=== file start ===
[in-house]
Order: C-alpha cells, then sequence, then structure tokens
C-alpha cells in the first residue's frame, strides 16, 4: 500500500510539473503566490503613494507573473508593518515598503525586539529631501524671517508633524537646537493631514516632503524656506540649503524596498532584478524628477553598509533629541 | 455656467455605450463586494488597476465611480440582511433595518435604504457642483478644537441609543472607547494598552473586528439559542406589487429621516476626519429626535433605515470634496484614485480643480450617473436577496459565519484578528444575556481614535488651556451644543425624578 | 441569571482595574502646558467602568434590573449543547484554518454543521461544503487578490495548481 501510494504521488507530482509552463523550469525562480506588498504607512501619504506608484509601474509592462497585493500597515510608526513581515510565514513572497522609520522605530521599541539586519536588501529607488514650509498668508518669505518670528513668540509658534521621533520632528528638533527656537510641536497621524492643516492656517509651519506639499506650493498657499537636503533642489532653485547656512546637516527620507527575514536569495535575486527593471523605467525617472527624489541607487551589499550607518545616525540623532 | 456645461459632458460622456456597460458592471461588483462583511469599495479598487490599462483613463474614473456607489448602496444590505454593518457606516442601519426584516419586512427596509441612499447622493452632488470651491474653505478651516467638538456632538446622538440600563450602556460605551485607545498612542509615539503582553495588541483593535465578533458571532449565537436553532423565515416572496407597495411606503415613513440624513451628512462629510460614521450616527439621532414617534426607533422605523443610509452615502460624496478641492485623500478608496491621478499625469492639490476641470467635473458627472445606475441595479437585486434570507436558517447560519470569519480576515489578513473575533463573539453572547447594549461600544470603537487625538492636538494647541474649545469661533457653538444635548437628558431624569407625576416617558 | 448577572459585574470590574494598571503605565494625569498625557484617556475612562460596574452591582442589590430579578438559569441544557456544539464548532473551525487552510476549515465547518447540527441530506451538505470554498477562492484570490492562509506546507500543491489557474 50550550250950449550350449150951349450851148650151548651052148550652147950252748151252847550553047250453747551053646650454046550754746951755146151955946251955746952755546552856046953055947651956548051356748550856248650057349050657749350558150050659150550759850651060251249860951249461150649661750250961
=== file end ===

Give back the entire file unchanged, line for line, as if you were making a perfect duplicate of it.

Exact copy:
[in-house]
Order: C-alpha cells, then sequence, then structure tokens
C-alpha cells in the first residue's frame, strides 16, 4: 500500500510539473503566490503613494507573473508593518515598503525586539529631501524671517508633524537646537493631514516632503524656506540649503524596498532584478524628477553598509533629541 | 455656467455605450463586494488597476465611480440582511433595518435604504457642483478644537441609543472607547494598552473586528439559542406589487429621516476626519429626535433605515470634496484614485480643480450617473436577496459565519484578528444575556481614535488651556451644543425624578 | 441569571482595574502646558467602568434590573449543547484554518454543521461544503487578490495548481 501510494504521488507530482509552463523550469525562480506588498504607512501619504506608484509601474509592462497585493500597515510608526513581515510565514513572497522609520522605530521599541539586519536588501529607488514650509498668508518669505518670528513668540509658534521621533520632528528638533527656537510641536497621524492643516492656517509651519506639499506650493498657499537636503533642489532653485547656512546637516527620507527575514536569495535575486527593471523605467525617472527624489541607487551589499550607518545616525540623532 | 456645461459632458460622456456597460458592471461588483462583511469599495479598487490599462483613463474614473456607489448602496444590505454593518457606516442601519426584516419586512427596509441612499447622493452632488470651491474653505478651516467638538456632538446622538440600563450602556460605551485607545498612542509615539503582553495588541483593535465578533458571532449565537436553532423565515416572496407597495411606503415613513440624513451628512462629510460614521450616527439621532414617534426607533422605523443610509452615502460624496478641492485623500478608496491621478499625469492639490476641470467635473458627472445606475441595479437585486434570507436558517447560519470569519480576515489578513473575533463573539453572547447594549461600544470603537487625538492636538494647541474649545469661533457653538444635548437628558431624569407625576416617558 | 448577572459585574470590574494598571503605565494625569498625557484617556475612562460596574452591582442589590430579578438559569441544557456544539464548532473551525487552510476549515465547518447540527441530506451538505470554498477562492484570490492562509506546507500543491489557474 50550550250950449550350449150951349450851148650151548651052148550652147950252748151252847550553047250453747551053646650454046550754746951755146151955946251955746952755546552856046953055947651956548051356748550856248650057349050657749350558150050659150550759850651060251249860951249461150649661750250961